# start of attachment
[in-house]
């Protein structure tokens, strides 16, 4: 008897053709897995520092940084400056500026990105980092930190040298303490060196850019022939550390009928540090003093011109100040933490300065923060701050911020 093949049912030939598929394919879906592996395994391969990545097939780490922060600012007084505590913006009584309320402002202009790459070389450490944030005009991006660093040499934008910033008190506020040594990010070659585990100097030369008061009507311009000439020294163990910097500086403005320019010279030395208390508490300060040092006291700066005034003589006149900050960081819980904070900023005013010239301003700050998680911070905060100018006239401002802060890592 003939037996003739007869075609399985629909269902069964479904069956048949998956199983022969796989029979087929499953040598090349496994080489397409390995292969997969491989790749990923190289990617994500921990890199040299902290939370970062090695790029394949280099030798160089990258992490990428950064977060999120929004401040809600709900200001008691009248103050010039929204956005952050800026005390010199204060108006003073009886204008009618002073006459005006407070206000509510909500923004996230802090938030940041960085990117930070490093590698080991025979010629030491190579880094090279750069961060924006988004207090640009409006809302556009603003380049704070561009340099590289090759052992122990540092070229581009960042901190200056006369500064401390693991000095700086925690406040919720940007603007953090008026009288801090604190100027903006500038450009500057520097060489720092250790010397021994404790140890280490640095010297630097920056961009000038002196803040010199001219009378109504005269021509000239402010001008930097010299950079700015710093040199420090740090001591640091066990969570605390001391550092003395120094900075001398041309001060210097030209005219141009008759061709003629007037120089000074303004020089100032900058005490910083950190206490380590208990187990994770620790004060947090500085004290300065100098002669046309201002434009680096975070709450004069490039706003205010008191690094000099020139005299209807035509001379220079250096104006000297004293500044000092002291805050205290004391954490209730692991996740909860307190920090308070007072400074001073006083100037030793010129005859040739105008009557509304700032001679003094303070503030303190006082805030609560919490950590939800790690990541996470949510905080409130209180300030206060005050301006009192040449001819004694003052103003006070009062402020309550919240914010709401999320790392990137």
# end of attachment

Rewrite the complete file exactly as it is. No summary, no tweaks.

[in-house]
């Protein structure tokens, strides 16, 4: 008897053709897995520092940084400056500026990105980092930190040298303490060196850019022939550390009928540090003093011109100040933490300065923060701050911020 093949049912030939598929394919879906592996395994391969990545097939780490922060600012007084505590913006009584309320402002202009790459070389450490944030005009991006660093040499934008910033008190506020040594990010070659585990100097030369008061009507311009000439020294163990910097500086403005320019010279030395208390508490300060040092006291700066005034003589006149900050960081819980904070900023005013010239301003700050998680911070905060100018006239401002802060890592 003939037996003739007869075609399985629909269902069964479904069956048949998956199983022969796989029979087929499953040598090349496994080489397409390995292969997969491989790749990923190289990617994500921990890199040299902290939370970062090695790029394949280099030798160089990258992490990428950064977060999120929004401040809600709900200001008691009248103050010039929204956005952050800026005390010199204060108006003073009886204008009618002073006459005006407070206000509510909500923004996230802090938030940041960085990117930070490093590698080991025979010629030491190579880094090279750069961060924006988004207090640009409006809302556009603003380049704070561009340099590289090759052992122990540092070229581009960042901190200056006369500064401390693991000095700086925690406040919720940007603007953090008026009288801090604190100027903006500038450009500057520097060489720092250790010397021994404790140890280490640095010297630097920056961009000038002196803040010199001219009378109504005269021509000239402010001008930097010299950079700015710093040199420090740090001591640091066990969570605390001391550092003395120094900075001398041309001060210097030209005219141009008759061709003629007037120089000074303004020089100032900058005490910083950190206490380590208990187990994770620790004060947090500085004290300065100098002669046309201002434009680096975070709450004069490039706003205010008191690094000099020139005299209807035509001379220079250096104006000297004293500044000092002291805050205290004391954490209730692991996740909860307190920090308070007072400074001073006083100037030793010129005859040739105008009557509304700032001679003094303070503030303190006082805030609560919490950590939800790690990541996470949510905080409130209180300030206060005050301006009192040449001819004694003052103003006070009062402020309550919240914010709401999320790392990137």